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Build Your Own Birdhouse

DIY Bird Feeder

Creating your own outdoor oasis is easier when beautiful wildlife is paying regular visits to your property. Birds, in particular, can turn your yard into a relaxing, tranquil space where you can enjoy the sights and sounds of the spring season. So why not make your backyard more inviting for your feathered friends this year by building your own custom bird feeder? This project is simple to follow, inexpensive, and lots of fun. Get started now and craft a birdhouse you can be proud of!

Step 1: Buy the Materials
All the materials you need are available at your local home center or hardware store. Buy a piece of lumber that’s 1 inch x 8 inches x 8 feet and it’ll allow you to build two birdhouses. Cedar works best since it is naturally weather-resistant and durable. If cedar isn’t readily available in your area, pine will also work (although it may not last as long). Make sure the wood is untreated. You’ll also need 1-1/4 inch galvanized finishing nails, a 1/4-inch-diameter dowel, wood glue, and paint or stain. For tools, you’ll need a tape measure, speed square or framing square, saw (a miter saw works best), paint brush, clamps, and a drill with 3/32-inch, 1/4-inch, and 1-1/2-inch spade.

Step 2: Cut the Front and Back
The pieces need to be 9 x 7-1/4 inches. Once the pieces are cut, make a vertical mark down the center of each. Then make 45-degree miter cuts along the top, from the centerline to the outside edges. If you’re using a miter saw, it’s easy. Just turn the saw to 45 degrees. These pieces are short, so be careful and clamp them to the saw base to keep your helper’s hands clear of the blade. For other saws, mark the 45-degree angles with your square, then make the cuts. Make your marks on the interior side of the wood so they won’t be visible when the project is finished. Then measure and make a mark 1-1/2 inches from each edge along the bottom of both pieces. Make cuts from each mark to where the 45-degree cuts were made at the top. The front and back pieces now represent the shape of the birdhouse.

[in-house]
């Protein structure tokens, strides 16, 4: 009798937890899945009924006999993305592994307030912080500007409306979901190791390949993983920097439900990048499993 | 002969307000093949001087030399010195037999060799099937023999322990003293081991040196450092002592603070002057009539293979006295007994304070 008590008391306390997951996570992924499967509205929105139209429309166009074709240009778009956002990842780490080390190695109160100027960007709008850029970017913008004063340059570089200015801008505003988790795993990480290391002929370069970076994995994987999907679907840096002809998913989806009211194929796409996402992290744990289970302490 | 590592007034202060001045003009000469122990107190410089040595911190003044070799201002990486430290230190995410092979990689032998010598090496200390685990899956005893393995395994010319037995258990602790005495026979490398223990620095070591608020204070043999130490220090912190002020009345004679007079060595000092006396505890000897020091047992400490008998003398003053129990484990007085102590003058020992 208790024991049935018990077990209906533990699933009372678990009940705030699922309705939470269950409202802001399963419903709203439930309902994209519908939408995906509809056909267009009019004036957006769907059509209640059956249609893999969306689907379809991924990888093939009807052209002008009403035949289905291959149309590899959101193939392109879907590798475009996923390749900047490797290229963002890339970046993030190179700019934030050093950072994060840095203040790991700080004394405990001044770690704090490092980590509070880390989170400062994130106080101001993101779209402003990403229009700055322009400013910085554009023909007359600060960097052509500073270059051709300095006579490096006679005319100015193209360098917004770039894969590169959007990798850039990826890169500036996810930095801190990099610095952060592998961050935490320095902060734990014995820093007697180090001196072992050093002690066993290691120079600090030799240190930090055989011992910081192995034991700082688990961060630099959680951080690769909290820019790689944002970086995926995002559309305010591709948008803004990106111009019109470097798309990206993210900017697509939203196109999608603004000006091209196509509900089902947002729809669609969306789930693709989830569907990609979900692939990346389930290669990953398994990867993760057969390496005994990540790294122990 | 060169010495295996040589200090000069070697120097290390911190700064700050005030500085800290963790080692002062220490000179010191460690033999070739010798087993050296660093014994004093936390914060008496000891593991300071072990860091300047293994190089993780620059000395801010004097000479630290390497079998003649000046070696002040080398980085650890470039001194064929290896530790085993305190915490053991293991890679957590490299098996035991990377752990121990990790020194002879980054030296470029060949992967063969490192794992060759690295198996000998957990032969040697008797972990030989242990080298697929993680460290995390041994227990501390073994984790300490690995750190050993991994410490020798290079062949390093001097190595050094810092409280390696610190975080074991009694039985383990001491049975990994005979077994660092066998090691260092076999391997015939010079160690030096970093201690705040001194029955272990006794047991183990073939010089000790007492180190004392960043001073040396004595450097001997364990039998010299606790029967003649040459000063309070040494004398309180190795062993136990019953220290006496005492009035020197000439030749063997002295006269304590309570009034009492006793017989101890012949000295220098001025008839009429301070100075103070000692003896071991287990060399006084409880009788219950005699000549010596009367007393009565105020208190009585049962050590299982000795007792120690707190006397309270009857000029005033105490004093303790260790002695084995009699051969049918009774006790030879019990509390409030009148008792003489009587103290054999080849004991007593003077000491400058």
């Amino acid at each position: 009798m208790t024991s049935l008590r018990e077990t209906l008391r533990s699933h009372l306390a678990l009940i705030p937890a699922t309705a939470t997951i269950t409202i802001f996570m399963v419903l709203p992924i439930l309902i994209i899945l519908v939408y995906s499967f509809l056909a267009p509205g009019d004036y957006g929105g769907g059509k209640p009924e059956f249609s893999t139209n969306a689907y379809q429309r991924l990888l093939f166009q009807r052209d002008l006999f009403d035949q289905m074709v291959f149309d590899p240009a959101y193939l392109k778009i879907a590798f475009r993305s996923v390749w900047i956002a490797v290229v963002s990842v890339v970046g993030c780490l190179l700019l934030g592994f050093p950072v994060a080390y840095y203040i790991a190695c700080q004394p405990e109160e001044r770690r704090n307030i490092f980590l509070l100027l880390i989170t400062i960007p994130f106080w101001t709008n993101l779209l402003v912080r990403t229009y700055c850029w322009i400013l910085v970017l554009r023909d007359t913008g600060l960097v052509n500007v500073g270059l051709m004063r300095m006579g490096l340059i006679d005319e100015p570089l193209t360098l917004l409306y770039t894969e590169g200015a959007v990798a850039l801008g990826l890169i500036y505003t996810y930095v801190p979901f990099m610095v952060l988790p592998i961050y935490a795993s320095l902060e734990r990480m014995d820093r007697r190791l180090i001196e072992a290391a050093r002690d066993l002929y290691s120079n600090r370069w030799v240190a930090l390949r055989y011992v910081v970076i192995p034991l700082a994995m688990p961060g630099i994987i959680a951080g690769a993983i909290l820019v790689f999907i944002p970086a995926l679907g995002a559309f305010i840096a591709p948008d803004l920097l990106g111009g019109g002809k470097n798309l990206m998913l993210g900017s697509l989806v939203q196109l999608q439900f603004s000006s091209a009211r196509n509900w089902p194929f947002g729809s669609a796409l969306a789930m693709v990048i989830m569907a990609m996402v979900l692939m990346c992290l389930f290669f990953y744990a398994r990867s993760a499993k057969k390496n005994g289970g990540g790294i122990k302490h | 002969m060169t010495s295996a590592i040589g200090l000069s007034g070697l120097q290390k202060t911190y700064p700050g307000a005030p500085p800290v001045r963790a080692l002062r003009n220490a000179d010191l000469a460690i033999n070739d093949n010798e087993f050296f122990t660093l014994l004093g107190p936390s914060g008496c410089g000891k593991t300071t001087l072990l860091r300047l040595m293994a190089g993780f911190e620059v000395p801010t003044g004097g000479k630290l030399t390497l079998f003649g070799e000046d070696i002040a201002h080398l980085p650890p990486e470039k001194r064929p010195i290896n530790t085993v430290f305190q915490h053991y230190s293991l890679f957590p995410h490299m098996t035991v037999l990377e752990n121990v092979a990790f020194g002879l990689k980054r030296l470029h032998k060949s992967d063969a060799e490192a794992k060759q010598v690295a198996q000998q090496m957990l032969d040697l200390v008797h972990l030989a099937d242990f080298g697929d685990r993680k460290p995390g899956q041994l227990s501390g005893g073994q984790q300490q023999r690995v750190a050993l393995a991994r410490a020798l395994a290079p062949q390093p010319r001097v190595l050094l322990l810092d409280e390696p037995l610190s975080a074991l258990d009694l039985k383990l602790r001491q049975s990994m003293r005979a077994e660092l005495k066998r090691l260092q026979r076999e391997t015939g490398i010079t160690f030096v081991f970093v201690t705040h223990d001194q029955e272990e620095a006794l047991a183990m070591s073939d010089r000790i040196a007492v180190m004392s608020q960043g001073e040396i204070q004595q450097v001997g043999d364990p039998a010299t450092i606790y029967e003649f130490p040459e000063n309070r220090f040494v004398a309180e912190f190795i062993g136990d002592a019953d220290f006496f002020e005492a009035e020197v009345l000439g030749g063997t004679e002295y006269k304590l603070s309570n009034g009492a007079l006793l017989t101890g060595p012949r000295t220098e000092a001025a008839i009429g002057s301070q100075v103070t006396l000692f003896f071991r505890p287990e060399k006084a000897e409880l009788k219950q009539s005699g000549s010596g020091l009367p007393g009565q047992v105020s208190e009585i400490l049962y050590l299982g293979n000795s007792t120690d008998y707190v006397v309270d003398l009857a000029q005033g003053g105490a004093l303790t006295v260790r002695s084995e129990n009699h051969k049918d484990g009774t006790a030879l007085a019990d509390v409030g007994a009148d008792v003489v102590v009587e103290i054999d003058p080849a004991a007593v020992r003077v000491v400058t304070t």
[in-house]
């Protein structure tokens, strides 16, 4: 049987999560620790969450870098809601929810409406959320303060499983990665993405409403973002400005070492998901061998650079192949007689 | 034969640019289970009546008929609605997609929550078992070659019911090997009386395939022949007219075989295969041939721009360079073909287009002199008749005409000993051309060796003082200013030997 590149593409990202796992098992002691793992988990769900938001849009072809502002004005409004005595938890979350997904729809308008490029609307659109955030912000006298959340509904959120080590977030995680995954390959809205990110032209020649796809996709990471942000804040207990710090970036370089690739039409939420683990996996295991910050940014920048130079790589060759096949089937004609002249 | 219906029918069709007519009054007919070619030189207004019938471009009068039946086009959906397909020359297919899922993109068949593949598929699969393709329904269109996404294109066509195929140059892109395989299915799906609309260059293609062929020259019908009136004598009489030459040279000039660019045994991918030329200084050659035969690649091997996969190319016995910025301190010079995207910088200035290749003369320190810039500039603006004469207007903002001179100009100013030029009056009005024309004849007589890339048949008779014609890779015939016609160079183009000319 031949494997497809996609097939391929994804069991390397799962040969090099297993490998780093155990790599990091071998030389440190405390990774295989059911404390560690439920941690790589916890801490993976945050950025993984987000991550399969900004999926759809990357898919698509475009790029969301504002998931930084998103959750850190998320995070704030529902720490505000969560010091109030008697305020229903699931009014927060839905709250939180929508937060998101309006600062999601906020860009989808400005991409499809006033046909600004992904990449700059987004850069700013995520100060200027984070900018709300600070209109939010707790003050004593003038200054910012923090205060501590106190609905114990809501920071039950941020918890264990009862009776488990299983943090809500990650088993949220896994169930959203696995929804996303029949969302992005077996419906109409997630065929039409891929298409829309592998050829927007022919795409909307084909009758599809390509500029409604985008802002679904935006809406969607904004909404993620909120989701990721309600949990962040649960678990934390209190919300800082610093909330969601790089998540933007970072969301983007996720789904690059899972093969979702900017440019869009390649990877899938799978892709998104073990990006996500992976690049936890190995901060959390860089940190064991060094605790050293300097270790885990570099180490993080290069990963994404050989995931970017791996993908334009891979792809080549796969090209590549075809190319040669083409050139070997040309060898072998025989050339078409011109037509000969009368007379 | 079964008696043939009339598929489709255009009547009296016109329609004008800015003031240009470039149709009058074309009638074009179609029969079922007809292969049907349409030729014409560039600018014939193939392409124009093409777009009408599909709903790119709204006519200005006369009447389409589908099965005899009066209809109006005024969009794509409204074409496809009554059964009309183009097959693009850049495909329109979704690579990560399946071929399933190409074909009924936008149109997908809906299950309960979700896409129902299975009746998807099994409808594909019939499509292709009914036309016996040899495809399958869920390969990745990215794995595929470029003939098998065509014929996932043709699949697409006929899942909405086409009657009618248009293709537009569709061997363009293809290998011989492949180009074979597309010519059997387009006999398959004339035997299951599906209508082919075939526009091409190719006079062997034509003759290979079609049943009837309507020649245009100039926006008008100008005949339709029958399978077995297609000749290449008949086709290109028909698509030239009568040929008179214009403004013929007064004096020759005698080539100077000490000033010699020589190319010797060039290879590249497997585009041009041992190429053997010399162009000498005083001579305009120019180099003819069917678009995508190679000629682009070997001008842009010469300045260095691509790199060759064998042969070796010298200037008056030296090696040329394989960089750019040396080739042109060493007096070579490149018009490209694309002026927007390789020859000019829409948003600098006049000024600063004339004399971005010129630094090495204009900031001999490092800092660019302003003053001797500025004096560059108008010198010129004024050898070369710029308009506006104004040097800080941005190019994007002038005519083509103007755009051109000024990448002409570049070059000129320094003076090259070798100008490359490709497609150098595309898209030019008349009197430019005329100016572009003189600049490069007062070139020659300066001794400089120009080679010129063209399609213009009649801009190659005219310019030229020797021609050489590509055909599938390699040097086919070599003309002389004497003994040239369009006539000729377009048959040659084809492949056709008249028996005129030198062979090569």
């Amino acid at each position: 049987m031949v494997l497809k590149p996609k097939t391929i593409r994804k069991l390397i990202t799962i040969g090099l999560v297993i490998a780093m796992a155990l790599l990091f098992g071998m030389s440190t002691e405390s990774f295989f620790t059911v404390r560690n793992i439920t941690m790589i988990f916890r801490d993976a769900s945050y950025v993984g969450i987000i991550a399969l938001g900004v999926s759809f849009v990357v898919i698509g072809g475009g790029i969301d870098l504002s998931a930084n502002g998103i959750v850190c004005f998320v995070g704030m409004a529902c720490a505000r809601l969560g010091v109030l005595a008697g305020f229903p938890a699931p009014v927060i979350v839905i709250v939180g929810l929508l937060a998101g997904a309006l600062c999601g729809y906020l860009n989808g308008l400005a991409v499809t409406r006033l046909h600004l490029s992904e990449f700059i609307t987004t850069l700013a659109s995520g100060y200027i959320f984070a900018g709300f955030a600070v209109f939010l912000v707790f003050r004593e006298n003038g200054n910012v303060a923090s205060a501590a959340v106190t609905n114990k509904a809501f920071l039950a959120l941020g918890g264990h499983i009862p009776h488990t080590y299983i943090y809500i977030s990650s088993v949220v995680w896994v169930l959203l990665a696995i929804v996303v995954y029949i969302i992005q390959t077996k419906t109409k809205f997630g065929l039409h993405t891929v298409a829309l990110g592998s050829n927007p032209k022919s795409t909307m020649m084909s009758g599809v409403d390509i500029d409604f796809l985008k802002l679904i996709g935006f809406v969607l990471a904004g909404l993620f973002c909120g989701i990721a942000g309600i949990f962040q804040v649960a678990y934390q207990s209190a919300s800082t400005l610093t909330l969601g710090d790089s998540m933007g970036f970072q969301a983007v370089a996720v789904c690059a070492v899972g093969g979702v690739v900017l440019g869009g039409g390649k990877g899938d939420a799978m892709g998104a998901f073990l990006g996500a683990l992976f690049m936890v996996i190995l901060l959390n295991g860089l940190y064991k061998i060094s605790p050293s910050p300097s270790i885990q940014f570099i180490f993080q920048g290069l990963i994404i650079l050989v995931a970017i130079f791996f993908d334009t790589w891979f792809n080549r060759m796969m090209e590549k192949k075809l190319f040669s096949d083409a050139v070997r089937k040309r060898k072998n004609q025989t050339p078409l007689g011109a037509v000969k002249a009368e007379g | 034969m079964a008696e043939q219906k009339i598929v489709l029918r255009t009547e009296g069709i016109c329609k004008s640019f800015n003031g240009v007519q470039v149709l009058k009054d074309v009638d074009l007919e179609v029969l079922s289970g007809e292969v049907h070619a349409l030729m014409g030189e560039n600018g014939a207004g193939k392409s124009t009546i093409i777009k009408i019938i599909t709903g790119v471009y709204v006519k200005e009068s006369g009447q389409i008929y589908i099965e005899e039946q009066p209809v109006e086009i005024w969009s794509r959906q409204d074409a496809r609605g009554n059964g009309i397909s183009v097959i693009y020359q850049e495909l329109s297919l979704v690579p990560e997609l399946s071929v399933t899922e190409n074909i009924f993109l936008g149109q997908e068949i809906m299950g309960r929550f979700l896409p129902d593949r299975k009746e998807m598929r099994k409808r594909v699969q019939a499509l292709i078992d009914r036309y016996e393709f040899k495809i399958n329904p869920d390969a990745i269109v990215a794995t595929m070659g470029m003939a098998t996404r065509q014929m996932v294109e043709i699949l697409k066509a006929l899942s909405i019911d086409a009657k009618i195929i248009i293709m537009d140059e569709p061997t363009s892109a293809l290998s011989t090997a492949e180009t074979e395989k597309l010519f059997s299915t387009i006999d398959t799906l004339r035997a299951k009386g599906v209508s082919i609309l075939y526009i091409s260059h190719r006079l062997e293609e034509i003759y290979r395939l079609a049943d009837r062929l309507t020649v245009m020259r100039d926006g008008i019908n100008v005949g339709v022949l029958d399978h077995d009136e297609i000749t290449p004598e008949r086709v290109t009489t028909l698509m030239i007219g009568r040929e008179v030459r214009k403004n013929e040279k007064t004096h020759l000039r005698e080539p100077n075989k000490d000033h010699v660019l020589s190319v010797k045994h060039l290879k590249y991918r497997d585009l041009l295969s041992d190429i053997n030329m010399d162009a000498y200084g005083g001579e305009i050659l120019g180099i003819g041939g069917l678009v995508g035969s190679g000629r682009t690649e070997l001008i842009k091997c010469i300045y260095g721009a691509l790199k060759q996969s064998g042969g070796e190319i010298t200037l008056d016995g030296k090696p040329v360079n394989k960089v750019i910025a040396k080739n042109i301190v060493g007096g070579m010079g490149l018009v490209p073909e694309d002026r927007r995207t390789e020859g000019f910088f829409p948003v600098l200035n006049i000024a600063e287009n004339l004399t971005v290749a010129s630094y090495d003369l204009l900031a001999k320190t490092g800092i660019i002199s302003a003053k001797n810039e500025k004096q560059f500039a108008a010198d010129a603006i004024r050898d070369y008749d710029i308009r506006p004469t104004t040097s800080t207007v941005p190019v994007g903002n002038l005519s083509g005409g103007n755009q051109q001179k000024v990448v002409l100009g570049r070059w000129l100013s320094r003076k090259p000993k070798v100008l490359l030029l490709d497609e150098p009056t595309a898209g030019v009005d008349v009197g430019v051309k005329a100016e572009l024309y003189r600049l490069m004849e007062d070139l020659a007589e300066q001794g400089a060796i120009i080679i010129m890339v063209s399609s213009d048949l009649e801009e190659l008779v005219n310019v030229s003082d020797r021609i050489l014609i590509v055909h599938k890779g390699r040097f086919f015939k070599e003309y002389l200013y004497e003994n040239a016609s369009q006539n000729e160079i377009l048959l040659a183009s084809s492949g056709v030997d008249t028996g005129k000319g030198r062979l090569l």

Step 3: Cut the Remaining Pieces
Cut the side pieces 5-1/2 x 5-1/2 inches. The sides will be a little shy of the roof to allow air to circulate. Cut one roof piece 6 x 7-1/4 inches, and the other 5-1/8 x 7-1/4 inches. Since the longer piece overlaps the shorter one, they’ll overhang the birdhouse the same distance. Finally, cut the bottom 5-1/2 x 2-1/2 inches, then make a miter cut on each corner 1/4 inch from each end. Having a gap at each corner gives places for water to run out when you clean the inside.

Step 4: Drill the Entrance
Measure from the peak of the front piece down 4 inches and make a mark on the vertical centerline that you made in Step 2. This is where you’ll drill a 1-1/2- inch hole for the birds to enter their house. Clamp the pieces to your work surface before starting to drill.

Step 5: Assemble the Box
Run a bead of glue along the outside edges of the side pieces. Be careful to avoid applying too much glue so it won’t squeeze out between the joints when the pieces are butted together. Insert the sides between the front and back pieces, making sure to keep the outside edges flush. Drill two 3/32-inch pilot holes at each joint and drive in the finish nails.

Attach the bottom using glue and finish nails. Next, assemble the roof. Be sure the longer piece is placed over the small one (but don’t attach it to the box yet). The glue will hold the joints together, but the nails hold everything in place until the glue dries. Finally, drill a 1/4-inch hole about 1 inch under the entrance hole, and insert a 3-inch piece of dowel with a dap of glue on the end.

Step 6: Paint or Stain It
Apply a water-based exterior paint or stain. Avoid painting the top edges on the front and back pieces, as you’ll be applying glue there.

Step 7: Finish the Construction
Once the paint is dry, add the roof using glue and nails. To hang the birdhouse from a tree branch or garden hook, screw in two eye hooks along the roof peak. Then use a chain, rope, or wire to hang it.

Measurements courtesy of Popular Mechanics magazine:

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